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Digging a bit deeper, we’ve also got a Color Calibration menu (available via a password from the manual) which allows for further tailoring to the visual experience. It opens the gate for Picture Adjust for global video tinkering, White Balance mixing that shapes Gain and Offset within dependent RGB channels, Blue Enable for color calibration via blue filter devices, and Factory Reset. After running Spears and Munsil’s hand-forged disc, the display was scaled down in sharpness to roughly 30, which mostly balanced out a slight amount of oversharp edge halos, while the Brightness was scaled to 65 and the Backlight downshifted almost all the way down. The set’s attributes aren’t dialed completely up like many other big-box company sets, and that’s a welcome change.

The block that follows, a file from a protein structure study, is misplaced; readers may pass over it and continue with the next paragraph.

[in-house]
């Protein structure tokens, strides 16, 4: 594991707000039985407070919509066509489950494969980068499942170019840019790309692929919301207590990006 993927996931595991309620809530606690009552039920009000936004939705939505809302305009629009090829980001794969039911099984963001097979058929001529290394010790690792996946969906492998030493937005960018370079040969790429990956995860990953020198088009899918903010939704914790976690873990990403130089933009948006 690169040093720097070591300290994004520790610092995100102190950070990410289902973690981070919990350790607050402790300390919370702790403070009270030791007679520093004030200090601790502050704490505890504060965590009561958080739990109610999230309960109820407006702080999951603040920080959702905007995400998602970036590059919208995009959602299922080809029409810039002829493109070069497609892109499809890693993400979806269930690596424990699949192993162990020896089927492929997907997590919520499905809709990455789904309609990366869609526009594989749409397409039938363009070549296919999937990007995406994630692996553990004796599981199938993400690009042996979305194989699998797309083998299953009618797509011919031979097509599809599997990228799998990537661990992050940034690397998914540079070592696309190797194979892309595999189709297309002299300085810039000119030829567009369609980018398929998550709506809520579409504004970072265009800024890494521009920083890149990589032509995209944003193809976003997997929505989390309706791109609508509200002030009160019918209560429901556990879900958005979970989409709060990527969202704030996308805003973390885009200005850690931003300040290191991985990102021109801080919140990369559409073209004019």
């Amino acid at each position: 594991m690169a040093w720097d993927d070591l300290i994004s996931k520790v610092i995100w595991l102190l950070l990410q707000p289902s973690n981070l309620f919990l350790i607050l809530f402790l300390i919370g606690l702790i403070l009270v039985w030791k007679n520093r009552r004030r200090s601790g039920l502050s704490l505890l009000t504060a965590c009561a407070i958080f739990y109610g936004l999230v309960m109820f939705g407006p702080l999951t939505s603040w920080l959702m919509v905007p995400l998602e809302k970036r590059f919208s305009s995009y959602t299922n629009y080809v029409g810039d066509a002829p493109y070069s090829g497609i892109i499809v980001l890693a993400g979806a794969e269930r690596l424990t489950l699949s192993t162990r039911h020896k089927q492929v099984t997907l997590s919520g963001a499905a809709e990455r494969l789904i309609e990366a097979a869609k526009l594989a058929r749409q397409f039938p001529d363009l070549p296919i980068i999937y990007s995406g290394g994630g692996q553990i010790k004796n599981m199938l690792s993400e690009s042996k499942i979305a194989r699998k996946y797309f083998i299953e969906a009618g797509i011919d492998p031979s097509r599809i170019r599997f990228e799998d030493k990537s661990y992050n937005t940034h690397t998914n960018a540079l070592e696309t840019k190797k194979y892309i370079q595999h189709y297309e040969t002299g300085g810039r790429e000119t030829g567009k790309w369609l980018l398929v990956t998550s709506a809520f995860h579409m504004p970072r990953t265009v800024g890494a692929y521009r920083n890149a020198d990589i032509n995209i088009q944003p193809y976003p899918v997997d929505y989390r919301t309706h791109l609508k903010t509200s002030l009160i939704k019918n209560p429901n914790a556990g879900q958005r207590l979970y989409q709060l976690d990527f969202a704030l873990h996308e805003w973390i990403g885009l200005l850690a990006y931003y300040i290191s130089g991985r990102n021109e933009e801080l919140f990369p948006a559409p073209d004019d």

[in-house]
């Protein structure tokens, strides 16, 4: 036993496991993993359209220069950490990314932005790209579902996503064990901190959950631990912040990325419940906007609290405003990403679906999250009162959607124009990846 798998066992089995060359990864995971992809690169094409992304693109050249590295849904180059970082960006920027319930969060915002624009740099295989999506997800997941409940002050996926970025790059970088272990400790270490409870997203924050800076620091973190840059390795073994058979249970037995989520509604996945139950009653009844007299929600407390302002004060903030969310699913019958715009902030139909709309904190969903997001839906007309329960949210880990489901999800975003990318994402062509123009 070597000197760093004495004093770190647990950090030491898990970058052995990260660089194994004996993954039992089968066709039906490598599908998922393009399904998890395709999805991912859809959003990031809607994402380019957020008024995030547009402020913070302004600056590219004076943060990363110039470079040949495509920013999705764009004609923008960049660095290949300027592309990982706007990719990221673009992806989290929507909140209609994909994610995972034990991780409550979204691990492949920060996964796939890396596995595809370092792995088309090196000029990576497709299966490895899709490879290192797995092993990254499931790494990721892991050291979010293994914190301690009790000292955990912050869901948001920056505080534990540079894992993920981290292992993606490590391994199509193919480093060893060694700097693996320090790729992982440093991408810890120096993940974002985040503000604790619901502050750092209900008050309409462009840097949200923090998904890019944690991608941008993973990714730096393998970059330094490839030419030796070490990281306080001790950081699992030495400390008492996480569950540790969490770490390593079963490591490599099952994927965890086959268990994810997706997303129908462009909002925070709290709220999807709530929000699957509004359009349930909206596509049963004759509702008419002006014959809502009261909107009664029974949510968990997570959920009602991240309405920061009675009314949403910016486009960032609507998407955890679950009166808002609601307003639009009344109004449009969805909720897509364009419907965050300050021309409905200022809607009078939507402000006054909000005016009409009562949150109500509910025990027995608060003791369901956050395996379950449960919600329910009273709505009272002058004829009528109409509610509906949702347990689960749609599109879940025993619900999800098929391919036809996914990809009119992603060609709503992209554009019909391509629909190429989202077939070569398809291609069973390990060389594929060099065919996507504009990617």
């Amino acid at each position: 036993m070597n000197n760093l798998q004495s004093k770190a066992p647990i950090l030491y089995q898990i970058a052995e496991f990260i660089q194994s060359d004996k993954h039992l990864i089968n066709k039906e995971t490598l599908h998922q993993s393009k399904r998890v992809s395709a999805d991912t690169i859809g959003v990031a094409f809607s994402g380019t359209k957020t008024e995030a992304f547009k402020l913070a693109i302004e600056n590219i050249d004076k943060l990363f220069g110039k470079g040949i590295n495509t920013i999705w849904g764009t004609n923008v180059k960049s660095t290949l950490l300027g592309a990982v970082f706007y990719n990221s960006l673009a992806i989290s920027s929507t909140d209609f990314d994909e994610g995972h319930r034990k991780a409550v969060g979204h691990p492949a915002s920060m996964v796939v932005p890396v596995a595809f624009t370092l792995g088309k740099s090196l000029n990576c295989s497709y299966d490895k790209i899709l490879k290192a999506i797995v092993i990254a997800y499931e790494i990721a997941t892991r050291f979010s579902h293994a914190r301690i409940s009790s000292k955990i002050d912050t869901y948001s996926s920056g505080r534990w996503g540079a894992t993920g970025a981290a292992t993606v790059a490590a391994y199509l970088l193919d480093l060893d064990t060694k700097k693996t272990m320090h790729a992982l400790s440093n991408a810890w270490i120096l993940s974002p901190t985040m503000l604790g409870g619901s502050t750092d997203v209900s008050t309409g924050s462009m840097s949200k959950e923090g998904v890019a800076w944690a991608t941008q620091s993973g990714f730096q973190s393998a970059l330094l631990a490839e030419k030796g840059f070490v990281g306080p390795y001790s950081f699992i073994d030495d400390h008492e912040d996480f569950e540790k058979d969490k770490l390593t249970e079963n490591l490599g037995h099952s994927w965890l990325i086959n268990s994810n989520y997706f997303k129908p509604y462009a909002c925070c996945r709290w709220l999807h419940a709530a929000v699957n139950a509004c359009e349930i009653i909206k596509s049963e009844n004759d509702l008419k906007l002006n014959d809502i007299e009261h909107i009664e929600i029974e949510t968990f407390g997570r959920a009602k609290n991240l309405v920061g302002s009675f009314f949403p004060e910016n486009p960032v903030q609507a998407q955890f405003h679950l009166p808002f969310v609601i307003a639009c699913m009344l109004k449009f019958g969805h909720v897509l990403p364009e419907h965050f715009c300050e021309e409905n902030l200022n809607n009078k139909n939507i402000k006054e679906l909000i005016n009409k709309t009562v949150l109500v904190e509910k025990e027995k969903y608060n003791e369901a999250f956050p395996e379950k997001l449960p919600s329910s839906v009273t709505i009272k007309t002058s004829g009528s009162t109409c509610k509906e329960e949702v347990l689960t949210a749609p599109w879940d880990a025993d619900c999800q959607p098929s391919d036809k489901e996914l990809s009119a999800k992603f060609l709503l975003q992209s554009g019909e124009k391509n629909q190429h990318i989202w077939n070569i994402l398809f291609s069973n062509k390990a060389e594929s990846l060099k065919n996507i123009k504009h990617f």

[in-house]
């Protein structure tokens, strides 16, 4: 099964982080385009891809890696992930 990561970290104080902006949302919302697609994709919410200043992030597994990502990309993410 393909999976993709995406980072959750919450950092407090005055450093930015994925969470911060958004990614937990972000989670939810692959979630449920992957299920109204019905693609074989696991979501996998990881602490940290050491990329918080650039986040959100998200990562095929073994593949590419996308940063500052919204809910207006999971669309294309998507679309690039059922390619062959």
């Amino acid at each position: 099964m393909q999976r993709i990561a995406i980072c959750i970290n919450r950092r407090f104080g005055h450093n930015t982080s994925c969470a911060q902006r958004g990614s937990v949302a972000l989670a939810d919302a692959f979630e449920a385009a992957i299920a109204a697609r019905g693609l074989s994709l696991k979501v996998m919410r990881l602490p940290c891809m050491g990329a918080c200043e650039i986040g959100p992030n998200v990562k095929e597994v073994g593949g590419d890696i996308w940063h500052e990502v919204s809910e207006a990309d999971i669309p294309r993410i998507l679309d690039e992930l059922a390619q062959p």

NuVision’s NVU55FX5LS 55” LED television comes with a wealth of precise engineering underneath the hood, building it into a formidable set that fights vigorously to justify its high-ticket price. Their NiDO IV Full 10-Bit processor arrives with 1080p@24/60 capacity at 120hz, with options for its FX5 and Forward Frame Motion, 3:2 / 2:2 / 5:5 cadence detection, and their own NuColor x.v. gradient registry for rich contrast and punchy color. These attributes were sent through lengthy tests involving home media, broadcast, and gaming elements, along with a thorough run-through with Spears and Munsil’s Blu-ray test disc on JVC’s XV-BP1 Blu-ray player, and NuVision’s set was certainly up to task in justifying their claims at prestige. Price taken out of the equation, you’re not likely to find a more ample consumer-level set than this.